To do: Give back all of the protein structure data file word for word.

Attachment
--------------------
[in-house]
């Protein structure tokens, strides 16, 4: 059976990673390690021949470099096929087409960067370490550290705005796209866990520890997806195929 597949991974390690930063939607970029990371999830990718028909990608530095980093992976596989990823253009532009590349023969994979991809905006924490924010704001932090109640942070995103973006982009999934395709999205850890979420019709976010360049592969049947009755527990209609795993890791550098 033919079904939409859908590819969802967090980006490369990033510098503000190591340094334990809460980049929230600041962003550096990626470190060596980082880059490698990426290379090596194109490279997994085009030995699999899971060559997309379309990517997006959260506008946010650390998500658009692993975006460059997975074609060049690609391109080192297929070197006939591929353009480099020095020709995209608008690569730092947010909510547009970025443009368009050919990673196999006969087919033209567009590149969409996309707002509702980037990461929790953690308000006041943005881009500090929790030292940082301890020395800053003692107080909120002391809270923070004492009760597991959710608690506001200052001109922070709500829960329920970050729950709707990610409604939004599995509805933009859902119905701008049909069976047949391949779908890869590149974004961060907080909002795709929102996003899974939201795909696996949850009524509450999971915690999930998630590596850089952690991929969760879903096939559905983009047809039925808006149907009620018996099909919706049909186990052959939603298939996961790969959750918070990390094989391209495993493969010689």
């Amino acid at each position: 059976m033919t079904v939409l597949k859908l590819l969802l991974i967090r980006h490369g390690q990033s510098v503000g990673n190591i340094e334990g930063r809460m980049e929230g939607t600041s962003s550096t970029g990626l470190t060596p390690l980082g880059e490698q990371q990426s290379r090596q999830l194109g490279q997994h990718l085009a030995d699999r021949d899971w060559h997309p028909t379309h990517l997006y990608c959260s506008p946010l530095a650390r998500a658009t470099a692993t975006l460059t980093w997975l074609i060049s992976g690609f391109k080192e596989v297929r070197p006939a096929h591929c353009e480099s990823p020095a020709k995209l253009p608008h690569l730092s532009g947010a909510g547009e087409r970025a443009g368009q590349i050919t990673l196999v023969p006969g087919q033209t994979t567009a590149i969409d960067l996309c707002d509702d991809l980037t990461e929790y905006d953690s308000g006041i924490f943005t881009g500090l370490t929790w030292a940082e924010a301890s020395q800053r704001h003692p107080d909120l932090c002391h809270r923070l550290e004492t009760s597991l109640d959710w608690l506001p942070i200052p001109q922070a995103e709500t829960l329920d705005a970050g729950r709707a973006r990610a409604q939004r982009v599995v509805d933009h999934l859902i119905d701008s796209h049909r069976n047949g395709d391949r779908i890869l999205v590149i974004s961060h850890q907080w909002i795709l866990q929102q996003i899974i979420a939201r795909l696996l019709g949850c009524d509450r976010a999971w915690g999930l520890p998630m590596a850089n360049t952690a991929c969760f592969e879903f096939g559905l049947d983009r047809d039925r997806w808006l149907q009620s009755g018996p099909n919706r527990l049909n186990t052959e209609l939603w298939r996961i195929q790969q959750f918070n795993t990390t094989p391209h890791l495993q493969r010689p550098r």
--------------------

[in-house]
């Protein structure tokens, strides 16, 4: 059976990673390690021949470099096929087409960067370490550290705005796209866990520890997806195929 597949991974390690930063939607970029990371999830990718028909990608530095980093992976596989990823253009532009590349023969994979991809905006924490924010704001932090109640942070995103973006982009999934395709999205850890979420019709976010360049592969049947009755527990209609795993890791550098 033919079904939409859908590819969802967090980006490369990033510098503000190591340094334990809460980049929230600041962003550096990626470190060596980082880059490698990426290379090596194109490279997994085009030995699999899971060559997309379309990517997006959260506008946010650390998500658009692993975006460059997975074609060049690609391109080192297929070197006939591929353009480099020095020709995209608008690569730092947010909510547009970025443009368009050919990673196999006969087919033209567009590149969409996309707002509702980037990461929790953690308000006041943005881009500090929790030292940082301890020395800053003692107080909120002391809270923070004492009760597991959710608690506001200052001109922070709500829960329920970050729950709707990610409604939004599995509805933009859902119905701008049909069976047949391949779908890869590149974004961060907080909002795709929102996003899974939201795909696996949850009524509450999971915690999930998630590596850089952690991929969760879903096939559905983009047809039925808006149907009620018996099909919706049909186990052959939603298939996961790969959750918070990390094989391209495993493969010689």
């Amino acid at each position: 059976m033919t079904v939409l597949k859908l590819l969802l991974i967090r980006h490369g390690q990033s510098v503000g990673n190591i340094e334990g930063r809460m980049e929230g939607t600041s962003s550096t970029g990626l470190t060596p390690l980082g880059e490698q990371q990426s290379r090596q999830l194109g490279q997994h990718l085009a030995d699999r021949d899971w060559h997309p028909t379309h990517l997006y990608c959260s506008p946010l530095a650390r998500a658009t470099a692993t975006l460059t980093w997975l074609i060049s992976g690609f391109k080192e596989v297929r070197p006939a096929h591929c353009e480099s990823p020095a020709k995209l253009p608008h690569l730092s532009g947010a909510g547009e087409r970025a443009g368009q590349i050919t990673l196999v023969p006969g087919q033209t994979t567009a590149i969409d960067l996309c707002d509702d991809l980037t990461e929790y905006d953690s308000g006041i924490f943005t881009g500090l370490t929790w030292a940082e924010a301890s020395q800053r704001h003692p107080d909120l932090c002391h809270r923070l550290e004492t009760s597991l109640d959710w608690l506001p942070i200052p001109q922070a995103e709500t829960l329920d705005a970050g729950r709707a973006r990610a409604q939004r982009v599995v509805d933009h999934l859902i119905d701008s796209h049909r069976n047949g395709d391949r779908i890869l999205v590149i974004s961060h850890q907080w909002i795709l866990q929102q996003i899974i979420a939201r795909l696996l019709g949850c009524d509450r976010a999971w915690g999930l520890p998630m590596a850089n360049t952690a991929c969760f592969e879903f096939g559905l049947d983009r047809d039925r997806w808006l149907q009620s009755g018996p099909n919706r527990l049909n186990t052959e209609l939603w298939r996961i195929q790969q959750f918070n795993t990390t094989p391209h890791l495993q493969r010689p550098r």